Have you ever wondered why people get so angry with those who hold different viewpoints about politics? Unfortunately, in our polarized society this condition appears to be the new normal. But it wasn’t always this way.
Long gone are the days when a modicum of comity existed in politics. Don’t get me wrong, politics has never been a “short pants game,” heck back in the 1800s Congressmen were known to cane each other. But the days when the President of one political party would meet with the Speaker of the opposing political party and share an adult beverage while hammering out a legislative agenda, as Ronald Reagan and Tip O’Neil did in the 80’s are a distant memory.
Writing for Intellectual Takeout, Dr. Daniel Lattier opined that at least with regard to politics, modern culture has come to see anger as a virtue. He believes the notion of, “If you aren’t outraged, then you just aren’t paying attention,” is becoming pervasive in our society. And if that’s accurate, then political anger has now become identified with political & cultural awareness, in other words, “If you are outraged, then it must mean you ARE paying attention.”
Recently this concept was brought home to me when a very dear and old friend asked me to remove his subscription to my weekly blog, “to save our friendship.” It’s difficult sometimes to wrap words around emotions, and candidly I was dismayed by my old friend’s request, because c’mon, he knows my commentaries and blog are important to me, yet from my perspective he chose to dis me, and it hurt. Yes, the blog post he objected to, had a conservative bent, but there was absolutely nothing accusatory or offensive in it—but to “save a friendship”—really!
It’s been speculated because anger is now associated with political & cultural awareness, anger is now giving meaning to the lives of many. Meanwhile, as Neil Postman, author of Amusing Ourselves to Death opined, the majority of the news we hear is inert, consisting of information that gives us something to talk about but seldom leads to any meaningful action. Additionally, most of the political news we see these days actually has very little impact on our daily lives; nor we on it. Yet the extreme toxicity exists.
It’s a sad and dangerous commentary if we need anger to give meaning to our lives. It’s also a sign of the decline of virtue in our society and represents a reversal of classic Western thought on anger, something I’ve commented on in the past. Psychologists tell us anger is the shortest emotion because it cannot be held onto. Once anger is fully expressed, relief and letting go follow. And what in many cases passes for anger is actually drama.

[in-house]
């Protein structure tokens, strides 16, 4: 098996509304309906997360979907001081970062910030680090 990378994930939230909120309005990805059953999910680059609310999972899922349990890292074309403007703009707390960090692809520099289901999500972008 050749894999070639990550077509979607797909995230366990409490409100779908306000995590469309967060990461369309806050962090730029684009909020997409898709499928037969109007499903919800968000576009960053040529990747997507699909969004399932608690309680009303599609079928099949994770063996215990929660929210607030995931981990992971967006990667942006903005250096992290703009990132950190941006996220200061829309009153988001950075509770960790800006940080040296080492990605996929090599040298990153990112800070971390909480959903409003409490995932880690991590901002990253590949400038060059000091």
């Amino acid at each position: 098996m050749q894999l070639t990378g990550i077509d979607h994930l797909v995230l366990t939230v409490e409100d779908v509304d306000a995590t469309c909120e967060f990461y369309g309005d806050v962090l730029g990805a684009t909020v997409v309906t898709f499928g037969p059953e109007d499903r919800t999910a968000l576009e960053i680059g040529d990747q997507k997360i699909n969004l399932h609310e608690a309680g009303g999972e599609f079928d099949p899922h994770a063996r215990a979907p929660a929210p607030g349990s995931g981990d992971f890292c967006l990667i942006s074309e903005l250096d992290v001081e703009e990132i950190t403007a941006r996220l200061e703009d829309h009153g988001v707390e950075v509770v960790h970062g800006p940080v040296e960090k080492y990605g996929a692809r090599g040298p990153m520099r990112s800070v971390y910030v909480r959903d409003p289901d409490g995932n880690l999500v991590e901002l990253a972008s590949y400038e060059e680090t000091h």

Drama is a set of storylines that keep the emotional fires burning. And there is no clearer illustration of this drama than last summer’s riots that left the police with 3 dead and more than 2,000 officers injured in addition to the 27 civilians who were killed and the more than $2 billion in property damage.
True anger does not lead to danger or violence—drama does that. And by drama I’m referring to ego-centered, manipulative theatrics with an articulated storyline. In fact, most of the time what passes for anger is little more than a dramatic storyline.
Anger informs, drama frightens. Real anger is meant to communicate; drama is meant to silence. Legitimate anger needs no response; but drama insists that others see the justification in the anger of those who are outraged.
In many ways, humans are like “pack animals” and derive much of our identity and even some self-esteem by identifying with groups we belong to. We are proud of and identify with our social clubs, the schools we attended and even the NFL teams whose jerseys we wear, so why not politics?
As someone who served in the Marine Corps fifty years ago, I still feel a sense of pride and belonging at being a Marine. And yes, if someone were to criticize the Corps my first reaction would be to take it personally, that’s human nature. But in today’s society, it appears that the political venom and vitriol is little more than drama on steroids, and that benefits no one.
Quote of the day: “I never considered a difference of opinion in politics, in religion, in philosophy, as cause for withdrawing from a friend.”—Thomas Jefferson